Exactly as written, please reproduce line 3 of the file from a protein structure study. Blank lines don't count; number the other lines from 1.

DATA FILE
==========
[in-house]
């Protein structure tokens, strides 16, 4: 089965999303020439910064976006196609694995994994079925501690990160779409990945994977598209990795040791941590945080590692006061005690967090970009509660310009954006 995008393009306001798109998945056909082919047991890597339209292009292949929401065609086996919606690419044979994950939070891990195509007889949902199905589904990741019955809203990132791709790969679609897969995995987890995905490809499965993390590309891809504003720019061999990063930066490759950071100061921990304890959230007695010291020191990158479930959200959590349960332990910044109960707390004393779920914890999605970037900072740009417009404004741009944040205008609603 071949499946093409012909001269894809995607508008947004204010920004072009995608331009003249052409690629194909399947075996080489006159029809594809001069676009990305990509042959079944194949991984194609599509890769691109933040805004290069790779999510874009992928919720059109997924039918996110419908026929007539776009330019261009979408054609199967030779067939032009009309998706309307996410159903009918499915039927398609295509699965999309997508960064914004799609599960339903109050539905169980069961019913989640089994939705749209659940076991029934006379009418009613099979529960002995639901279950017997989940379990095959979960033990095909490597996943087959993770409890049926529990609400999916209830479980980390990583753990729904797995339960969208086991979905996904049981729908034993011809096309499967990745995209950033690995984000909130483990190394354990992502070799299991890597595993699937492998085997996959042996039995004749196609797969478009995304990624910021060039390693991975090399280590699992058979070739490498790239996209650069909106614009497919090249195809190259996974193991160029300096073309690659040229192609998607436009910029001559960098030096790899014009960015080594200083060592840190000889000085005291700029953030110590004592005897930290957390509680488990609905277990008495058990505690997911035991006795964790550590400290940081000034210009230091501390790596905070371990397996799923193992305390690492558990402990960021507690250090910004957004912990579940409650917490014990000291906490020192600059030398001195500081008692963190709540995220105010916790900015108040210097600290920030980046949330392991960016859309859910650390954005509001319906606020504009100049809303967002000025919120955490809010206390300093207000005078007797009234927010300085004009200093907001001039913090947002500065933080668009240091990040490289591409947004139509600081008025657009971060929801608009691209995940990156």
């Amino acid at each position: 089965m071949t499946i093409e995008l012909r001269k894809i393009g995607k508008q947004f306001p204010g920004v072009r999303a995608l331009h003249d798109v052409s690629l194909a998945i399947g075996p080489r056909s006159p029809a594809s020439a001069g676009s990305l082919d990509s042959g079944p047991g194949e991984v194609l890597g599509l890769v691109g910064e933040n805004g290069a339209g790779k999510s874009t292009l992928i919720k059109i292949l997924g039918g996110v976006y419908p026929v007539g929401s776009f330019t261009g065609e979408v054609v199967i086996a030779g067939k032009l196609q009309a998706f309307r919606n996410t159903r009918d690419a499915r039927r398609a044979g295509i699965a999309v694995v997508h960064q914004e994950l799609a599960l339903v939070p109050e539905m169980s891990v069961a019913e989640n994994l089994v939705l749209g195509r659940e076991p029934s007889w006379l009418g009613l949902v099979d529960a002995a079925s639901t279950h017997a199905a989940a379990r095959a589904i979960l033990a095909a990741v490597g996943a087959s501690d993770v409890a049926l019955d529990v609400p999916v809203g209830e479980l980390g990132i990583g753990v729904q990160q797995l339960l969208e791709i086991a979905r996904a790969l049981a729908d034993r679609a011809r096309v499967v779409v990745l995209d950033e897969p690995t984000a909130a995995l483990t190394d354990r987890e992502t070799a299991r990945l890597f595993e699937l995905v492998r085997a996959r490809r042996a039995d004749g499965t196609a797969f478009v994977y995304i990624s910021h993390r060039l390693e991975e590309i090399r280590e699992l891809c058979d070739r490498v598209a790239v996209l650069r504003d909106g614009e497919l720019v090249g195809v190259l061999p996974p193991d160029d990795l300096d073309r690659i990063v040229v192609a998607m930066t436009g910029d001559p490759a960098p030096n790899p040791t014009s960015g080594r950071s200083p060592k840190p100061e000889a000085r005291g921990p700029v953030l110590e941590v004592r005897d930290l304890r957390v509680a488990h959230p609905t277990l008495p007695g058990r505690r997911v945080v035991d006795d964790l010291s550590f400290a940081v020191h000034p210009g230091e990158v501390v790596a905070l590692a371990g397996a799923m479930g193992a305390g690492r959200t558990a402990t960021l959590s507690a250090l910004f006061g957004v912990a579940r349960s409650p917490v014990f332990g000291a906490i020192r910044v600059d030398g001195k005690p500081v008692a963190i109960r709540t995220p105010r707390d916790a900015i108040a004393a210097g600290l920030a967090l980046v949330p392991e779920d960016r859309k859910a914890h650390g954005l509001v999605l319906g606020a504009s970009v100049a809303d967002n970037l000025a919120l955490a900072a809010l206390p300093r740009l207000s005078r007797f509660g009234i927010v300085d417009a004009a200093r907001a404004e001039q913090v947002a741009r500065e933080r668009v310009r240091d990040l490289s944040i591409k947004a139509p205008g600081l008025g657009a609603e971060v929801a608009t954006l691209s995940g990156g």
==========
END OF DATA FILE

């Amino acid at each position: 089965m071949t499946i093409e995008l012909r001269k894809i393009g995607k508008q947004f306001p204010g920004v072009r999303a995608l331009h003249d798109v052409s690629l194909a998945i399947g075996p080489r056909s006159p029809a594809s020439a001069g676009s990305l082919d990509s042959g079944p047991g194949e991984v194609l890597g599509l890769v691109g910064e933040n805004g290069a339209g790779k999510s874009t292009l992928i919720k059109i292949l997924g039918g996110v976006y419908p026929v007539g929401s776009f330019t261009g065609e979408v054609v199967i086996a030779g067939k032009l196609q009309a998706f309307r919606n996410t159903r009918d690419a499915r039927r398609a044979g295509i699965a999309v694995v997508h960064q914004e994950l799609a599960l339903v939070p109050e539905m169980s891990v069961a019913e989640n994994l089994v939705l749209g195509r659940e076991p029934s007889w006379l009418g009613l949902v099979d529960a002995a079925s639901t279950h017997a199905a989940a379990r095959a589904i979960l033990a095909a990741v490597g996943a087959s501690d993770v409890a049926l019955d529990v609400p999916v809203g209830e479980l980390g990132i990583g753990v729904q990160q797995l339960l969208e791709i086991a979905r996904a790969l049981a729908d034993r679609a011809r096309v499967v779409v990745l995209d950033e897969p690995t984000a909130a995995l483990t190394d354990r987890e992502t070799a299991r990945l890597f595993e699937l995905v492998r085997a996959r490809r042996a039995d004749g499965t196609a797969f478009v994977y995304i990624s910021h993390r060039l390693e991975e590309i090399r280590e699992l891809c058979d070739r490498v598209a790239v996209l650069r504003d909106g614009e497919l720019v090249g195809v190259l061999p996974p193991d160029d990795l300096d073309r690659i990063v040229v192609a998607m930066t436009g910029d001559p490759a960098p030096n790899p040791t014009s960015g080594r950071s200083p060592k840190p100061e000889a000085r005291g921990p700029v953030l110590e941590v004592r005897d930290l304890r957390v509680a488990h959230p609905t277990l008495p007695g058990r505690r997911v945080v035991d006795d964790l010291s550590f400290a940081v020191h000034p210009g230091e990158v501390v790596a905070l590692a371990g397996a799923m479930g193992a305390g690492r959200t558990a402990t960021l959590s507690a250090l910004f006061g957004v912990a579940r349960s409650p917490v014990f332990g000291a906490i020192r910044v600059d030398g001195k005690p500081v008692a963190i109960r709540t995220p105010r707390d916790a900015i108040a004393a210097g600290l920030a967090l980046v949330p392991e779920d960016r859309k859910a914890h650390g954005l509001v999605l319906g606020a504009s970009v100049a809303d967002n970037l000025a919120l955490a900072a809010l206390p300093r740009l207000s005078r007797f509660g009234i927010v300085d417009a004009a200093r907001a404004e001039q913090v947002a741009r500065e933080r668009v310009r240091d990040l490289s944040i591409k947004a139509p205008g600081l008025g657009a609603e971060v929801a608009t954006l691209s995940g990156g």